Clan Mackie History
The name Mackie comes from the Gaelic name MacAodha, meaning ‘son of Aodh’, which is a given name meaning ‘fire’.
The name is an old one, particularly in the Stirling area where it can be traced back to the 15th century. In a Scone charter, a William Makke was a charter witness in 1491.
The family was also a prominent clan in Galloway during the sixteenth and first half of the seventeenth centuries. They were keen supporters of the Covenanters. The principal family of the clan were the Mackies of Larg, and Sir Patrick Mackie of Larg was one of the initial fifty Scottish undertakers of the plantation of Ulster. However, around 1,000 acres of Mackie’s land near Donegal were later taken over by John, Earl of Annandale.
The Mackies of Larg later on obtained the lands of Bargaly in Kirkcudbrightshire and Auchencairn near Castle Douglas.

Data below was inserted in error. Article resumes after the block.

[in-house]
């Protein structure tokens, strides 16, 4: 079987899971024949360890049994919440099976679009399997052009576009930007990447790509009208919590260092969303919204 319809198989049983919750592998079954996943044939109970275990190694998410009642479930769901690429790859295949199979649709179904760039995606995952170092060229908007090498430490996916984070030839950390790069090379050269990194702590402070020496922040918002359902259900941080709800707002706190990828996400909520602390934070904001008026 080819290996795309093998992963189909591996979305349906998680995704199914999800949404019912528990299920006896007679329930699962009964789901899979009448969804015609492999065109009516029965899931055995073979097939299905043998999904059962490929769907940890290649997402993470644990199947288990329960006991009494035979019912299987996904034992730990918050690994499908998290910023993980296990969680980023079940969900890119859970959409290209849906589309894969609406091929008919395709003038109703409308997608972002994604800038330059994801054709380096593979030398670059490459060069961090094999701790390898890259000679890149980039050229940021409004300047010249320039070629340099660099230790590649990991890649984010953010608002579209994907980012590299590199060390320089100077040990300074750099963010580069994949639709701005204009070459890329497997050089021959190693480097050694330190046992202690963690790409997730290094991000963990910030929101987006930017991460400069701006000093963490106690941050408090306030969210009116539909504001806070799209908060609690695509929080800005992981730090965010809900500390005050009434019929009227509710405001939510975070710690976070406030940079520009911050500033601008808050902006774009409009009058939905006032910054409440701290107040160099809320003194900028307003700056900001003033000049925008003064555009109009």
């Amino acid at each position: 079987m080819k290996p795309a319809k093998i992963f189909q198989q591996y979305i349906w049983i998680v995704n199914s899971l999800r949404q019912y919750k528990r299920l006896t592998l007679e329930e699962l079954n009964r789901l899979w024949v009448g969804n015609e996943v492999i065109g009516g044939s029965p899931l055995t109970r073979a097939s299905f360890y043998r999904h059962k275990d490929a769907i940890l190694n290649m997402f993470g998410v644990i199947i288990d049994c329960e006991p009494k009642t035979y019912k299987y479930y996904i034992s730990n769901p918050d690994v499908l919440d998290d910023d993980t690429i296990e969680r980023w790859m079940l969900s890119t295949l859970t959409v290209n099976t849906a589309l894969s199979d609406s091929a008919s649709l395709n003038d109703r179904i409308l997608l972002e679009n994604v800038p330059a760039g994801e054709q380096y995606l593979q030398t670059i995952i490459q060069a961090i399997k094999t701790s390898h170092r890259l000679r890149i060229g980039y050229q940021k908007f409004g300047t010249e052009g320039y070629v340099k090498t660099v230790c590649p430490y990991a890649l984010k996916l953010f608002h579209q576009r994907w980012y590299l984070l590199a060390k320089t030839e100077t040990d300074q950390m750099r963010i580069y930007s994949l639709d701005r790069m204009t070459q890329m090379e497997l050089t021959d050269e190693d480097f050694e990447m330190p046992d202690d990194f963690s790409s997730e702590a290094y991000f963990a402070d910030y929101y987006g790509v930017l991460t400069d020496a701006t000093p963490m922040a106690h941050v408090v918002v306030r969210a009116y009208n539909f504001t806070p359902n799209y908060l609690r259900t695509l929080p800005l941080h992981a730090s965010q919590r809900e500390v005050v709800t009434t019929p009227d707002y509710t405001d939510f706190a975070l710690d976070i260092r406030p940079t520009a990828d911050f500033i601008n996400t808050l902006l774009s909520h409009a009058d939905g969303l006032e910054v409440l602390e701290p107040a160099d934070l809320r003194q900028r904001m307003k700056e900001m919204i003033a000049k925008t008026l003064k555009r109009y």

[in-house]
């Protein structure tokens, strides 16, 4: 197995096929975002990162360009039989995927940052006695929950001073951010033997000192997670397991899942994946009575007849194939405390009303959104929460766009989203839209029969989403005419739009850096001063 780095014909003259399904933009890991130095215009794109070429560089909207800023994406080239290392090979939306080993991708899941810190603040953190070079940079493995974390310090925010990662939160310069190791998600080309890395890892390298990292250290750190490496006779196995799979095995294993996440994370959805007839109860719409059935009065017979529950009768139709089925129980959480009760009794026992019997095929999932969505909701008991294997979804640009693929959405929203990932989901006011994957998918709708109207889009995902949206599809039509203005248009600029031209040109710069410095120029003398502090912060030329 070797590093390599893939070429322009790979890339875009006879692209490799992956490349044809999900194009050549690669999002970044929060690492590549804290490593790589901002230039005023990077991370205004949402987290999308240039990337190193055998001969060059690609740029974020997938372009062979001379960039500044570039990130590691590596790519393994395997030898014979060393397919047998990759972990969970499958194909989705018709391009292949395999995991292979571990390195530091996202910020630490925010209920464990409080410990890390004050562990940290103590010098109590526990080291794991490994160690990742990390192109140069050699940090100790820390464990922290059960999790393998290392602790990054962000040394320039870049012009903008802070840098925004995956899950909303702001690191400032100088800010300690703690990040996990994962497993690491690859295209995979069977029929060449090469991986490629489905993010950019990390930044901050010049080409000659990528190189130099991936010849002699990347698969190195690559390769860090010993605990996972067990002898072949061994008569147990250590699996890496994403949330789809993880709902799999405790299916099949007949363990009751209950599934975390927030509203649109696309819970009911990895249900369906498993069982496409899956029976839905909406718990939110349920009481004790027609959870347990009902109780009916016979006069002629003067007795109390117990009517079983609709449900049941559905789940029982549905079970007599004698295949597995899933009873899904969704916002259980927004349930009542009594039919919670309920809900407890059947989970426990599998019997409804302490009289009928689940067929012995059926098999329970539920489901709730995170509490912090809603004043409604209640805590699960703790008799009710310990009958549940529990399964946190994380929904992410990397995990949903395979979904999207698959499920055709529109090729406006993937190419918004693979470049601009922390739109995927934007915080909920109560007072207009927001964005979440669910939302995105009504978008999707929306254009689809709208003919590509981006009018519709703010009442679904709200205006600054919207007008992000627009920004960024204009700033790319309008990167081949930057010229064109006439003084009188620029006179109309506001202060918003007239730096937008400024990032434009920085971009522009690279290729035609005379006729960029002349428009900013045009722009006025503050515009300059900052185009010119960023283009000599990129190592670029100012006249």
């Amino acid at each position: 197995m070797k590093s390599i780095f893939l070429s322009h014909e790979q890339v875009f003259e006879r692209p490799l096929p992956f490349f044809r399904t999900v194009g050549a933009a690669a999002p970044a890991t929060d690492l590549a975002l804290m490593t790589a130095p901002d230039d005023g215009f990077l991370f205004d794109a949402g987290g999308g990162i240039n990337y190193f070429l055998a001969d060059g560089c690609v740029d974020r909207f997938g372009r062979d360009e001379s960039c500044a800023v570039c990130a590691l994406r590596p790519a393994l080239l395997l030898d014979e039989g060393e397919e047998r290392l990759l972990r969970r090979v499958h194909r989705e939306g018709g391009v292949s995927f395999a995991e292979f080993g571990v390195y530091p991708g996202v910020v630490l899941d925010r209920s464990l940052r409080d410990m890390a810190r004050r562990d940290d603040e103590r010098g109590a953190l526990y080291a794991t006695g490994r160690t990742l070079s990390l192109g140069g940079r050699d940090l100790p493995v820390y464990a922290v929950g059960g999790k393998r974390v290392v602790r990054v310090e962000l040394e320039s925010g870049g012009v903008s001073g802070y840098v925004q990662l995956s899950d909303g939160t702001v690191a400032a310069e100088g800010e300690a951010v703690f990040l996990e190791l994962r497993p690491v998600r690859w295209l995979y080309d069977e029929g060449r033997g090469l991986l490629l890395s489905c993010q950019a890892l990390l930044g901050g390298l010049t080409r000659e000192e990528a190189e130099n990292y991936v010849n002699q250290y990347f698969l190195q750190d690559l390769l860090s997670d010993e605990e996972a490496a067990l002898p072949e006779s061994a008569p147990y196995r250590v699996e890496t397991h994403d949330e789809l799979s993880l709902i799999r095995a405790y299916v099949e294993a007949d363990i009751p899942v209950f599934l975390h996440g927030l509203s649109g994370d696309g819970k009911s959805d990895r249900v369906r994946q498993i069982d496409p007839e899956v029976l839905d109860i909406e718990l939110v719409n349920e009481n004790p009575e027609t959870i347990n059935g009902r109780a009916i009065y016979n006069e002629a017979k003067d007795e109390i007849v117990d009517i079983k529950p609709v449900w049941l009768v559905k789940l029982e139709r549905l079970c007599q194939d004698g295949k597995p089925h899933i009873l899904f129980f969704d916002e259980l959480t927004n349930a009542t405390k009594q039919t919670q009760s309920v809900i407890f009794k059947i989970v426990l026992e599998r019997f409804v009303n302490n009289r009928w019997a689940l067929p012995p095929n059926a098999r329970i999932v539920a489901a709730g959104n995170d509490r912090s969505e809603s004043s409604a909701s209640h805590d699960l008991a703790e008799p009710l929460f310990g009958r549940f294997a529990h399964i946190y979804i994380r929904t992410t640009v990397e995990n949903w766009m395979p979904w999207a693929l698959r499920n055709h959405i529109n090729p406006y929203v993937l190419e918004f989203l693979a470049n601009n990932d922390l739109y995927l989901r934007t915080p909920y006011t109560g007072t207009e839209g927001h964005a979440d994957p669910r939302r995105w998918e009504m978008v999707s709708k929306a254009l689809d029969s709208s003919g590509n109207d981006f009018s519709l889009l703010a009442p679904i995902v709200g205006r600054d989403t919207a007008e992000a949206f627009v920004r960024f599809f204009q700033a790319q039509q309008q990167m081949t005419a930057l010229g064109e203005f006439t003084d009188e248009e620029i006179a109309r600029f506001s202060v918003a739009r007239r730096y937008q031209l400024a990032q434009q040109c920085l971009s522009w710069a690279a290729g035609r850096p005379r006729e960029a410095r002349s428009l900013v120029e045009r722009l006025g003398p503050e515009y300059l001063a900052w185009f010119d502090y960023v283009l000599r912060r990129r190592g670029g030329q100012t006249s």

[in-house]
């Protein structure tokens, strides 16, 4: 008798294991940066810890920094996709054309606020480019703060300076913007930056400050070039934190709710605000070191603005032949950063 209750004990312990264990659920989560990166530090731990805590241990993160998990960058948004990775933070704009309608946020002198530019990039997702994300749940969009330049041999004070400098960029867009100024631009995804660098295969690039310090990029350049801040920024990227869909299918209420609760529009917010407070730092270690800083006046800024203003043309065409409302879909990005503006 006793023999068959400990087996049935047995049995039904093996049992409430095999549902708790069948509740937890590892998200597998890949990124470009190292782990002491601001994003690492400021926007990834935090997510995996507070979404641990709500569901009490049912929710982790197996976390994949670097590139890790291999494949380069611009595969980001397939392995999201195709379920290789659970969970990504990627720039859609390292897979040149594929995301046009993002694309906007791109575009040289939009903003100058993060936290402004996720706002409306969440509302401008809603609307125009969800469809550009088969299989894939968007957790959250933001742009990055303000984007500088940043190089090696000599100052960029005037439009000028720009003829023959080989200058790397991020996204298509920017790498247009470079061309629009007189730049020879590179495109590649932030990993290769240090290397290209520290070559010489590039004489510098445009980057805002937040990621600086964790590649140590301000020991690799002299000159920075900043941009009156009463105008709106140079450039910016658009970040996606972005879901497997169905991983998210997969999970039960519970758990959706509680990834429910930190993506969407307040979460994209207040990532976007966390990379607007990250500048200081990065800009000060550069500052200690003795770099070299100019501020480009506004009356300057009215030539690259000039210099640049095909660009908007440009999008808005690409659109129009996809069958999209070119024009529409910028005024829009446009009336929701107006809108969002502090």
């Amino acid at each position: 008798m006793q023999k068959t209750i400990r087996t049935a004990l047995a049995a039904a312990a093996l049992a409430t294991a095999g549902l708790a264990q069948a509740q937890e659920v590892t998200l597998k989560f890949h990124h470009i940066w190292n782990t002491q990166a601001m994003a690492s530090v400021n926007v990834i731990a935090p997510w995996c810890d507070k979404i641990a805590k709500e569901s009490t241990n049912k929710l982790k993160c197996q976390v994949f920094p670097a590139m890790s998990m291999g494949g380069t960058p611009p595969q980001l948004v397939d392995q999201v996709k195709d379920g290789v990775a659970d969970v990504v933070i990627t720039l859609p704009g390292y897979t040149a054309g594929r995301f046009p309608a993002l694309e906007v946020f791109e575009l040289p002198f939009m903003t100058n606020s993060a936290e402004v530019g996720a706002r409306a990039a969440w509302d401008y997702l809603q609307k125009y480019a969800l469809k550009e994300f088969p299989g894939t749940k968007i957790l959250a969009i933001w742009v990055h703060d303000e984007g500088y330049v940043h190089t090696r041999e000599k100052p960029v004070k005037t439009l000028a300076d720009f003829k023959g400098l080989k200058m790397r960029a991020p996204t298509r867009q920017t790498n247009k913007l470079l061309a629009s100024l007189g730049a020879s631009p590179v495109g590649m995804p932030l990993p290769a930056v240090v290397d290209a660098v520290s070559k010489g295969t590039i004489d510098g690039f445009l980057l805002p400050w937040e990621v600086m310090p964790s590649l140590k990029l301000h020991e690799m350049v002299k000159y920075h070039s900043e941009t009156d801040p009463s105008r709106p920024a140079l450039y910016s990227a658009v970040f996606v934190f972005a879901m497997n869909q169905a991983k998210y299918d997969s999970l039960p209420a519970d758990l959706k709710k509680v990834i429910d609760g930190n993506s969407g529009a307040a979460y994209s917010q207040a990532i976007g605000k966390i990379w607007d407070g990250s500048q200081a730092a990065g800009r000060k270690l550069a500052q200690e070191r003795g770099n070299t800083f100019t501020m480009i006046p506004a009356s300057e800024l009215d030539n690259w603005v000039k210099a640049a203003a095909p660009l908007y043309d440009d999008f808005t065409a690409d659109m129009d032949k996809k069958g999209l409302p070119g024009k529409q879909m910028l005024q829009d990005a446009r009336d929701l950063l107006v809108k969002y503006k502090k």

On the arms of the Mackie of Larg family are two ravens, skewered together by an arrow. It is said that Mackie of Larg, a very capable archer, was once in the company of King Robert II. The king wanted a demonstration of Mackie’s skill, and so pointed to two ravens sitting in a distant tree, and told Mackie to hit them both. Mackie, very confident of his ability, accepted the challenge. He took careful aim and successfully killed the two birds with only one of his arrows.
From then on the Mackie of Larg family’s coat of arms bore two ravens, along with a lion above, symbolising the king as a witness to the feat.
Mackies can still be found all around Scotland today.
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